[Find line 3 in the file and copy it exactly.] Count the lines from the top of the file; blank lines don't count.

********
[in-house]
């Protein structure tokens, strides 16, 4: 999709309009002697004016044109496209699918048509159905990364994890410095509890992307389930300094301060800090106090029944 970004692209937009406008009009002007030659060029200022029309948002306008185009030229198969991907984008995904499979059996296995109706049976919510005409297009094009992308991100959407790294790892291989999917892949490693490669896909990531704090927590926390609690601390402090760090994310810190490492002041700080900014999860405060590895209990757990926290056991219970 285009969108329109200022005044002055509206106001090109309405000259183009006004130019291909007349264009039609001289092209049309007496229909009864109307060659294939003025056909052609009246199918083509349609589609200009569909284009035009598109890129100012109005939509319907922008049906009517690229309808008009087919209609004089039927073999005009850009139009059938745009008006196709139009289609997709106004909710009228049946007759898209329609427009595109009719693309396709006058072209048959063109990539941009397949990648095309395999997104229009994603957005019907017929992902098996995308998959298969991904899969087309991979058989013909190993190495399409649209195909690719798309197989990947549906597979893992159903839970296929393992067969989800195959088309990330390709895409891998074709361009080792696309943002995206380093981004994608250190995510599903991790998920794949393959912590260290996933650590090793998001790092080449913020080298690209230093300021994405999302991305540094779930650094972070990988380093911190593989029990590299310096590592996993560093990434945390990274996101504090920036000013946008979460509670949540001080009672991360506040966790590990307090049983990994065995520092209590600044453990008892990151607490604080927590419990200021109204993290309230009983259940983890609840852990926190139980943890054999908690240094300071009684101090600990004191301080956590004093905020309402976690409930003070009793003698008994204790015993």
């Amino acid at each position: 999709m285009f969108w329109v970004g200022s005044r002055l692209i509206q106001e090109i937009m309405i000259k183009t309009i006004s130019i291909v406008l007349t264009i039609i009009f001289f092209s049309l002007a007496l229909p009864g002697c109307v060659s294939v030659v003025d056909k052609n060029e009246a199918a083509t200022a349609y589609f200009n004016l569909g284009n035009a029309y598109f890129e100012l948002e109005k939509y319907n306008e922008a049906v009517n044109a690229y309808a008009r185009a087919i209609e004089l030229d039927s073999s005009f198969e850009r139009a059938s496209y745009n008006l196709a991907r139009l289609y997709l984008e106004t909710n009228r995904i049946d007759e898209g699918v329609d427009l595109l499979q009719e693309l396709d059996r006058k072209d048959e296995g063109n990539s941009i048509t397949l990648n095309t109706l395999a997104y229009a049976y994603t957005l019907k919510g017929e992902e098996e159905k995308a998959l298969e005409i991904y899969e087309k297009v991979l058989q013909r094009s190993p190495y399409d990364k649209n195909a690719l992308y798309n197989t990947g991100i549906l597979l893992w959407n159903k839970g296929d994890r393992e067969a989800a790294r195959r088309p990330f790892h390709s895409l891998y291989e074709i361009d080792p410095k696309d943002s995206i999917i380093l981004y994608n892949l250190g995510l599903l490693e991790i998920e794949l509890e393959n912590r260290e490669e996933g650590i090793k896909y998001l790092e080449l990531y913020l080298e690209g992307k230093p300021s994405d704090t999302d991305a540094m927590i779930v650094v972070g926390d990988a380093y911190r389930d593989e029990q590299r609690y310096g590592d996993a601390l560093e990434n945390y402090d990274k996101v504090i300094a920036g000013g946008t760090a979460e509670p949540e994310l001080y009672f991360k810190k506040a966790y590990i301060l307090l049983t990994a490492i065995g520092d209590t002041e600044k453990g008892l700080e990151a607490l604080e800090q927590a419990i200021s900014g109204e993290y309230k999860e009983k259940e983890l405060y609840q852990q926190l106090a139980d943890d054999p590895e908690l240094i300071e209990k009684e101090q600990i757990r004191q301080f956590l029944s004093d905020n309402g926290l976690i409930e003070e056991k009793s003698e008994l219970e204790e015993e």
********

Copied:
């Amino acid at each position: 999709m285009f969108w329109v970004g200022s005044r002055l692209i509206q106001e090109i937009m309405i000259k183009t309009i006004s130019i291909v406008l007349t264009i039609i009009f001289f092209s049309l002007a007496l229909p009864g002697c109307v060659s294939v030659v003025d056909k052609n060029e009246a199918a083509t200022a349609y589609f200009n004016l569909g284009n035009a029309y598109f890129e100012l948002e109005k939509y319907n306008e922008a049906v009517n044109a690229y309808a008009r185009a087919i209609e004089l030229d039927s073999s005009f198969e850009r139009a059938s496209y745009n008006l196709a991907r139009l289609y997709l984008e106004t909710n009228r995904i049946d007759e898209g699918v329609d427009l595109l499979q009719e693309l396709d059996r006058k072209d048959e296995g063109n990539s941009i048509t397949l990648n095309t109706l395999a997104y229009a049976y994603t957005l019907k919510g017929e992902e098996e159905k995308a998959l298969e005409i991904y899969e087309k297009v991979l058989q013909r094009s190993p190495y399409d990364k649209n195909a690719l992308y798309n197989t990947g991100i549906l597979l893992w959407n159903k839970g296929d994890r393992e067969a989800a790294r195959r088309p990330f790892h390709s895409l891998y291989e074709i361009d080792p410095k696309d943002s995206i999917i380093l981004y994608n892949l250190g995510l599903l490693e991790i998920e794949l509890e393959n912590r260290e490669e996933g650590i090793k896909y998001l790092e080449l990531y913020l080298e690209g992307k230093p300021s994405d704090t999302d991305a540094m927590i779930v650094v972070g926390d990988a380093y911190r389930d593989e029990q590299r609690y310096g590592d996993a601390l560093e990434n945390y402090d990274k996101v504090i300094a920036g000013g946008t760090a979460e509670p949540e994310l001080y009672f991360k810190k506040a966790y590990i301060l307090l049983t990994a490492i065995g520092d209590t002041e600044k453990g008892l700080e990151a607490l604080e800090q927590a419990i200021s900014g109204e993290y309230k999860e009983k259940e983890l405060y609840q852990q926190l106090a139980d943890d054999p590895e908690l240094i300071e209990k009684e101090q600990i757990r004191q301080f956590l029944s004093d905020n309402g926290l976690i409930e003070e056991k009793s003698e008994l219970e204790e015993e």